Performed prior to IR procedure (embolization or coiling) so

angiographer can minimize time of procedure and IV contrast
exposure to patient while pinpointing the exact bleeding site.

Nuclear medicine GI Bleeding Scan

" Bleeding scan can detect bleeds as slow as 0.1 cc/min
(Angiography detects bleeds only as low as 1cc/min)
" Nonivasive compared to angiography
" Greater than 90% accuracy for localization of bleeding
sites in the setting of acute bleeding.
" Accuracy is not high for slow chronic bleeding.
" If ordered after all other evaluations are negative and
bleeding has slowed or stopped, accuracy is poorer.

Nuclear Medicine GI Bleeding Scan


Draw patient s blood and label w/ radioactive

tracer (at BMC it is Technetium 99m) then


Each frame in the scan = 1 minute of recorded



Uses a gamma camera which detects

continuous radiation

Positive GI Bleeding Scans


Abnormal hot spot of radiotracer activity appears out of

nowhere as it enters the bowel lumen.


Activity must persist and may increase over time.


Activity must move with peristalsis anterograde,

retrograde, or in both directions.

Our patients Tc 99m RBC Bleeding Scan

Time = 0 min$



Common iliac a


47 min


Right upper quadrant bleed following the

course of the colon, starts to appear at 17-20


Notice how many minutes it takes for the

tagged blood to travel in the colon.

84M with abdominal distension and




1. Air fluid levels from bowel stasis

2. Dilated haustra & colon (>9 cm)


Large bowel obstruction at the level of the

sigmoid colon


Haustra further apart 2/2 dilation


Coffee bean appearance of sigmoid colon as

bowel has loopedin a u-shape. Twisting of
bowel # sigmoid volvulus

Sigmoid Volvulus

Often elderly men / nursing home population


Pain out of proportion to exam


Emergent colonoscopy or surgery decompresssion


Concern for wall strangulation (like a hernia or

appendicitis) from obstructed venous/arterial flow

45M with nausea & pain

# Dilated loops,
Stacking. Notice the
stagnant stool in the
small bowel is starting
to fecalize or become
more solid
# Stomach
dilated. Place an NG
Tube to decompress.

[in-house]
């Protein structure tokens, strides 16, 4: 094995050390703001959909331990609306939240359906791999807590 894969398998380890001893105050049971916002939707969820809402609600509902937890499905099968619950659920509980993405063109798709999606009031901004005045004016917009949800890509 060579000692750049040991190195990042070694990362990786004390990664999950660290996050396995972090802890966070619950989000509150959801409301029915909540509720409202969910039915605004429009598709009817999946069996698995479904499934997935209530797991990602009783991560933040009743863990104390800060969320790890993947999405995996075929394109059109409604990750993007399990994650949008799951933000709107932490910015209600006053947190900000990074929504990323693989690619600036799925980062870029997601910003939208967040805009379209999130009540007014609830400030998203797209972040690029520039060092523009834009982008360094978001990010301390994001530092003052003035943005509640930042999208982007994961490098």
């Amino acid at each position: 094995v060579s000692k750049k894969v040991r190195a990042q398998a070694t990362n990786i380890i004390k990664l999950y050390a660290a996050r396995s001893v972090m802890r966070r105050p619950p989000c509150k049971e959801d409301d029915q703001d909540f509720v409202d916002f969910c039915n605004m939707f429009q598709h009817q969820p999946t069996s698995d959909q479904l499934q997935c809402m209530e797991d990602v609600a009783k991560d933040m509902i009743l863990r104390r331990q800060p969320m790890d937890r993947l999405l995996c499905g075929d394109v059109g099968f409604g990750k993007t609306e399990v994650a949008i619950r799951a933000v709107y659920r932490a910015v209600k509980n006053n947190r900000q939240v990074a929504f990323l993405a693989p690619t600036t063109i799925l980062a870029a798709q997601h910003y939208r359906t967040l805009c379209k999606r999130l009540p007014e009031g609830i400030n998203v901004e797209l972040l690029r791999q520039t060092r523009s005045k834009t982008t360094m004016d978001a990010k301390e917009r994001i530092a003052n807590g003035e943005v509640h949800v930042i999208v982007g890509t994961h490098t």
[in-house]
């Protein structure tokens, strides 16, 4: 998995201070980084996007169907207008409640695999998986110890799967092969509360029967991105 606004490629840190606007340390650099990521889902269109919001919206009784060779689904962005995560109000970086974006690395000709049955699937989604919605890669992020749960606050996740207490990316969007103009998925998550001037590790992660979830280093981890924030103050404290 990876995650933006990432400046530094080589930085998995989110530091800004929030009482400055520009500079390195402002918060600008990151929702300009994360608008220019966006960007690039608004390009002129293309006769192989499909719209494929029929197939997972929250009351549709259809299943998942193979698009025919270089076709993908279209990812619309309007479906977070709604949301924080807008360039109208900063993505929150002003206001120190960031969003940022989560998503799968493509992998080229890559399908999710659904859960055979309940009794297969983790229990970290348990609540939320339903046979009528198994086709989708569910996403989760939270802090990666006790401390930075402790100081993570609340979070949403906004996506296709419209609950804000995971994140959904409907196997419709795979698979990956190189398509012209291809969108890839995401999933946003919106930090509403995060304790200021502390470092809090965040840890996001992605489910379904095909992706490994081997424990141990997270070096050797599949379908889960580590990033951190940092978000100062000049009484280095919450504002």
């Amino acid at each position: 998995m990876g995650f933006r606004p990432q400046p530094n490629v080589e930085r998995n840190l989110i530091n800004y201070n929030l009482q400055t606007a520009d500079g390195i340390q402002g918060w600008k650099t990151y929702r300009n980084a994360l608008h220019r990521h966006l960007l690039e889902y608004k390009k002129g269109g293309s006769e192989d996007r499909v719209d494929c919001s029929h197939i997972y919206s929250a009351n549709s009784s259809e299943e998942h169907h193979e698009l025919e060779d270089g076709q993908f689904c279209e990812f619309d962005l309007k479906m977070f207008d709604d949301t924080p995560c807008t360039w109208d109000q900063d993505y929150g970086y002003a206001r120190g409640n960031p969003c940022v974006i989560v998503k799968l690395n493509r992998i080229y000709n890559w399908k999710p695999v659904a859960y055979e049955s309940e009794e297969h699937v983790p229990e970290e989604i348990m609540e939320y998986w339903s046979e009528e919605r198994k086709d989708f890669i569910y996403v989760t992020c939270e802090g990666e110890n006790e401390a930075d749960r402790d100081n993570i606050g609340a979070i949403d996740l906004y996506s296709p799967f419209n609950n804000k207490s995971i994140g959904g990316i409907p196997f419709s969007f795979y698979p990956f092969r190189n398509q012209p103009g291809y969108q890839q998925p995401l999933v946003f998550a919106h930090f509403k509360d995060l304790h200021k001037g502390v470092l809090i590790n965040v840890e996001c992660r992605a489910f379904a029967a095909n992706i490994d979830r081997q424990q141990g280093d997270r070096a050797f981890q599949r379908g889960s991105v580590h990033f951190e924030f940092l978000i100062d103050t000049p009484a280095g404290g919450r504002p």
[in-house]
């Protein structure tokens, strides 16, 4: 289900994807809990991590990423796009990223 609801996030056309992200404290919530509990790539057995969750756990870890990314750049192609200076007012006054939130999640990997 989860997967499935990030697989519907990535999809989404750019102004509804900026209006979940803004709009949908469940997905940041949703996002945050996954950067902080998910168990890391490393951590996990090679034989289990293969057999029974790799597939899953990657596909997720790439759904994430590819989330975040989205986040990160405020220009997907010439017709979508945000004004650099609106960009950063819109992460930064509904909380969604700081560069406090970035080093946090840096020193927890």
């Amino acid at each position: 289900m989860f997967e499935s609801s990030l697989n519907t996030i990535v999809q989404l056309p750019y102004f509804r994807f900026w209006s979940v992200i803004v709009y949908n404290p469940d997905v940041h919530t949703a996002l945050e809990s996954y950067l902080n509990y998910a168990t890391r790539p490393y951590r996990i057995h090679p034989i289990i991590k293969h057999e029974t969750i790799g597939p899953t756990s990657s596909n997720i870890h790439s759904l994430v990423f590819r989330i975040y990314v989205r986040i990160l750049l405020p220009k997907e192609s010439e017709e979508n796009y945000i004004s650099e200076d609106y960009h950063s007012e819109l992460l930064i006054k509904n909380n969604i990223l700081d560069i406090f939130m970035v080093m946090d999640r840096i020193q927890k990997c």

Q: What is going
on in the liver?

A: There is abnormal
air in the liver.

Q: Where is the air?

a.Hepatic veins
b.Portal veins
c.Biliary tree
d.Liver parenchyma

Portal venous gas in the setting of bowel obstruction is concerning

for bowel ischemia and necrosis.

50F with nausea, right upper quadrant


Arrow Key:
for image
Zone of
Depth in cm
From skin
Type of US
probe used
Tech s initials






Dark shadow behind

objects reflecting US wave


Same patient. Diagnosis?

Stones in the gallbladder on ultrasound
" Shadow deep to gallbladder due to lack of
signal from reflected ultrasound waves.

Why does it reflect? Stones are dense!

String of pearl appearance of stones on xray

" Note that the laminated appearance of the
stones: peripherally dense and centrally lucent


If unsure on ultrasound, move the patient to

watch the gallstones fall dependently!


Cholelithiasis =/= cholecystitis!


Look for fluid around gallbladder, edema in the

wall, dilated biliary tree, stone within the CBD to
diagnosis cholecystitis

73F with bright red blood per rectum,

fever, and abdominal pain

Scroll Through at the workstation


Scroll Through at the workstation


Scroll Through at the workstation


Scroll Through at the workstation


Scroll Through at the workstation


Scroll Through at the workstation


Scroll Through at the workstation


Scroll Through at the workstation


Scroll Through at the workstation


Scroll Through at the workstation


No oral contrast within colon lumen
" Pockets of air extending from sigmoid colon
" Peri-colonic fat stranding or inflammation
(water density in the fat around the wall)
" Colon wall inflammation # progressed to a
mural abscess

water density in the wall

" thicker size of wall
" Arterial contrast enhancement of wall


Sigmoid colon involved in 95% of cases
" Fecal impaction at diverticula mouth with
subsequent ischemia. Similar mechanism to

Prevent: high fiber diet, less processed foods

Treat amild case: IV fluids, antibiotics, bowel
Treat severe case: Surgical resection

23F with midline abdominal pain


Appendicitis Findings
Fluid within the appendix
" Dilated appendix > 7 mm
" Wall thickening or vascular enhancement
" Edema or fat stranding around appendix
" +/- dense appendicolith at mouth of appendix

For thin pt, ultrasound may be better than CT!

Appendicitis treatment
IV fluids
" Antibiotics
" Pain management
" Bowel rest
" Surgery if no appendix perforation

5. GU & GYN
! Nephrolithiasis
! Intrauterine

and ectopic Pregnancy

34 y/o F, R flank pain